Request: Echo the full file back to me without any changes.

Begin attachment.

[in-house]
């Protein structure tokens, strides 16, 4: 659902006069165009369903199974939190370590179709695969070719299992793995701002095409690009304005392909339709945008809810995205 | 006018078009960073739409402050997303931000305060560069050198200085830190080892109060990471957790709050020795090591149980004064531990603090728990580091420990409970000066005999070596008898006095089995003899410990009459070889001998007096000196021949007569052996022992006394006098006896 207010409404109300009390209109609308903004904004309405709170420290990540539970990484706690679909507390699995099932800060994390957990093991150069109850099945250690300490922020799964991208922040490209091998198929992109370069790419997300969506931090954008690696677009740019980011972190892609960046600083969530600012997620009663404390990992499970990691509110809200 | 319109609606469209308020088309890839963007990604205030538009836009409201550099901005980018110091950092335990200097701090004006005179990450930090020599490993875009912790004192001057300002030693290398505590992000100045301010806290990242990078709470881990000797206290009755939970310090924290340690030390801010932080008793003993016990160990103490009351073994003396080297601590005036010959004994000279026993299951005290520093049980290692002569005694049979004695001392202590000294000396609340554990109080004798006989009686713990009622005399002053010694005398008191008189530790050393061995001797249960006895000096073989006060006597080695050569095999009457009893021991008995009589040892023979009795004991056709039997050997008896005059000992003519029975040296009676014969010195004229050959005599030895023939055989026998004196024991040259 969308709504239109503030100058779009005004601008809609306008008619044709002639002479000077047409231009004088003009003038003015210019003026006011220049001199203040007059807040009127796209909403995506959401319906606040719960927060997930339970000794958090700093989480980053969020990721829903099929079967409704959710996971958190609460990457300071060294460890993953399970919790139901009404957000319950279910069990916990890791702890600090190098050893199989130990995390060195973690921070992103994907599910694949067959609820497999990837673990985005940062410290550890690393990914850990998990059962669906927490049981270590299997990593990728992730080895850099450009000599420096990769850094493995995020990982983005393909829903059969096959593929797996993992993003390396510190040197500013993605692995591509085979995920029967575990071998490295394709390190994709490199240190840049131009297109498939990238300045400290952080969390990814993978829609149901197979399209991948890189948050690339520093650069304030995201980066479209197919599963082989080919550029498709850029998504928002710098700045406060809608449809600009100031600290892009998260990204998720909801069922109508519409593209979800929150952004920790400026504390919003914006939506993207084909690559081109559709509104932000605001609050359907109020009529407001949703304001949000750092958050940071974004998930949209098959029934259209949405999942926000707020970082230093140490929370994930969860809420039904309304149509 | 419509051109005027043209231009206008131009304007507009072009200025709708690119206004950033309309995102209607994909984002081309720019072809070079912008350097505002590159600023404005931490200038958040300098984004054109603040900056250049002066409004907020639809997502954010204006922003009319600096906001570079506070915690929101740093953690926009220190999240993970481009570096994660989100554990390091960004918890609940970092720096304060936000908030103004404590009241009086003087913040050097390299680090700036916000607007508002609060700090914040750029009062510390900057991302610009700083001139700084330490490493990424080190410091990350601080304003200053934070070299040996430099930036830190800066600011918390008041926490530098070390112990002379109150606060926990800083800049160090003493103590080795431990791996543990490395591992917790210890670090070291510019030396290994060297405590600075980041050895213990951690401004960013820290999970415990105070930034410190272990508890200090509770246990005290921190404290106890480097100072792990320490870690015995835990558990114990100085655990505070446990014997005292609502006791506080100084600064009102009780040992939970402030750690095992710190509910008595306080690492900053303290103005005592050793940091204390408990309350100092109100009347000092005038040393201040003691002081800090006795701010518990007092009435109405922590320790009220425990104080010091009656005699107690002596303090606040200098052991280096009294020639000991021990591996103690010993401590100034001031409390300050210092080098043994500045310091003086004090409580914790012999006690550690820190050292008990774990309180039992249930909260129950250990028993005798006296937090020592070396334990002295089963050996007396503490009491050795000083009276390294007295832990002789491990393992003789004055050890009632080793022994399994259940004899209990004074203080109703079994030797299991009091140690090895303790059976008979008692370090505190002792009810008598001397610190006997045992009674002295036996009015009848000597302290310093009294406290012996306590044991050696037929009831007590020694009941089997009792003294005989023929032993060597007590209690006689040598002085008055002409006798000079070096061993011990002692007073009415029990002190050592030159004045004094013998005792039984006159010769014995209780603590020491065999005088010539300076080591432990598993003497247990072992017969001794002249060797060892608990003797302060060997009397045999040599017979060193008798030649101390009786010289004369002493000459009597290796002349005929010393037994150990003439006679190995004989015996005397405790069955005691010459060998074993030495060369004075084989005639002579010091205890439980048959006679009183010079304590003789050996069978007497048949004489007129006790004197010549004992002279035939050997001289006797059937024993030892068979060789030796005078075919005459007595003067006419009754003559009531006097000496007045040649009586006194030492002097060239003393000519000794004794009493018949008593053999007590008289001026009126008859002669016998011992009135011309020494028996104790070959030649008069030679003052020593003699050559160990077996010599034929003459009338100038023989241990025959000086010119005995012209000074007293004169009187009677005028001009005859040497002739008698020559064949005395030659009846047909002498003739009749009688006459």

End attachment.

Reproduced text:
[in-house]
């Protein structure tokens, strides 16, 4: 659902006069165009369903199974939190370590179709695969070719299992793995701002095409690009304005392909339709945008809810995205 | 006018078009960073739409402050997303931000305060560069050198200085830190080892109060990471957790709050020795090591149980004064531990603090728990580091420990409970000066005999070596008898006095089995003899410990009459070889001998007096000196021949007569052996022992006394006098006896 207010409404109300009390209109609308903004904004309405709170420290990540539970990484706690679909507390699995099932800060994390957990093991150069109850099945250690300490922020799964991208922040490209091998198929992109370069790419997300969506931090954008690696677009740019980011972190892609960046600083969530600012997620009663404390990992499970990691509110809200 | 319109609606469209308020088309890839963007990604205030538009836009409201550099901005980018110091950092335990200097701090004006005179990450930090020599490993875009912790004192001057300002030693290398505590992000100045301010806290990242990078709470881990000797206290009755939970310090924290340690030390801010932080008793003993016990160990103490009351073994003396080297601590005036010959004994000279026993299951005290520093049980290692002569005694049979004695001392202590000294000396609340554990109080004798006989009686713990009622005399002053010694005398008191008189530790050393061995001797249960006895000096073989006060006597080695050569095999009457009893021991008995009589040892023979009795004991056709039997050997008896005059000992003519029975040296009676014969010195004229050959005599030895023939055989026998004196024991040259 969308709504239109503030100058779009005004601008809609306008008619044709002639002479000077047409231009004088003009003038003015210019003026006011220049001199203040007059807040009127796209909403995506959401319906606040719960927060997930339970000794958090700093989480980053969020990721829903099929079967409704959710996971958190609460990457300071060294460890993953399970919790139901009404957000319950279910069990916990890791702890600090190098050893199989130990995390060195973690921070992103994907599910694949067959609820497999990837673990985005940062410290550890690393990914850990998990059962669906927490049981270590299997990593990728992730080895850099450009000599420096990769850094493995995020990982983005393909829903059969096959593929797996993992993003390396510190040197500013993605692995591509085979995920029967575990071998490295394709390190994709490199240190840049131009297109498939990238300045400290952080969390990814993978829609149901197979399209991948890189948050690339520093650069304030995201980066479209197919599963082989080919550029498709850029998504928002710098700045406060809608449809600009100031600290892009998260990204998720909801069922109508519409593209979800929150952004920790400026504390919003914006939506993207084909690559081109559709509104932000605001609050359907109020009529407001949703304001949000750092958050940071974004998930949209098959029934259209949405999942926000707020970082230093140490929370994930969860809420039904309304149509 | 419509051109005027043209231009206008131009304007507009072009200025709708690119206004950033309309995102209607994909984002081309720019072809070079912008350097505002590159600023404005931490200038958040300098984004054109603040900056250049002066409004907020639809997502954010204006922003009319600096906001570079506070915690929101740093953690926009220190999240993970481009570096994660989100554990390091960004918890609940970092720096304060936000908030103004404590009241009086003087913040050097390299680090700036916000607007508002609060700090914040750029009062510390900057991302610009700083001139700084330490490493990424080190410091990350601080304003200053934070070299040996430099930036830190800066600011918390008041926490530098070390112990002379109150606060926990800083800049160090003493103590080795431990791996543990490395591992917790210890670090070291510019030396290994060297405590600075980041050895213990951690401004960013820290999970415990105070930034410190272990508890200090509770246990005290921190404290106890480097100072792990320490870690015995835990558990114990100085655990505070446990014997005292609502006791506080100084600064009102009780040992939970402030750690095992710190509910008595306080690492900053303290103005005592050793940091204390408990309350100092109100009347000092005038040393201040003691002081800090006795701010518990007092009435109405922590320790009220425990104080010091009656005699107690002596303090606040200098052991280096009294020639000991021990591996103690010993401590100034001031409390300050210092080098043994500045310091003086004090409580914790012999006690550690820190050292008990774990309180039992249930909260129950250990028993005798006296937090020592070396334990002295089963050996007396503490009491050795000083009276390294007295832990002789491990393992003789004055050890009632080793022994399994259940004899209990004074203080109703079994030797299991009091140690090895303790059976008979008692370090505190002792009810008598001397610190006997045992009674002295036996009015009848000597302290310093009294406290012996306590044991050696037929009831007590020694009941089997009792003294005989023929032993060597007590209690006689040598002085008055002409006798000079070096061993011990002692007073009415029990002190050592030159004045004094013998005792039984006159010769014995209780603590020491065999005088010539300076080591432990598993003497247990072992017969001794002249060797060892608990003797302060060997009397045999040599017979060193008798030649101390009786010289004369002493000459009597290796002349005929010393037994150990003439006679190995004989015996005397405790069955005691010459060998074993030495060369004075084989005639002579010091205890439980048959006679009183010079304590003789050996069978007497048949004489007129006790004197010549004992002279035939050997001289006797059937024993030892068979060789030796005078075919005459007595003067006419009754003559009531006097000496007045040649009586006194030492002097060239003393000519000794004794009493018949008593053999007590008289001026009126008859002669016998011992009135011309020494028996104790070959030649008069030679003052020593003699050559160990077996010599034929003459009338100038023989241990025959000086010119005995012209000074007293004169009187009677005028001009005859040497002739008698020559064949005395030659009846047909002498003739009749009688006459």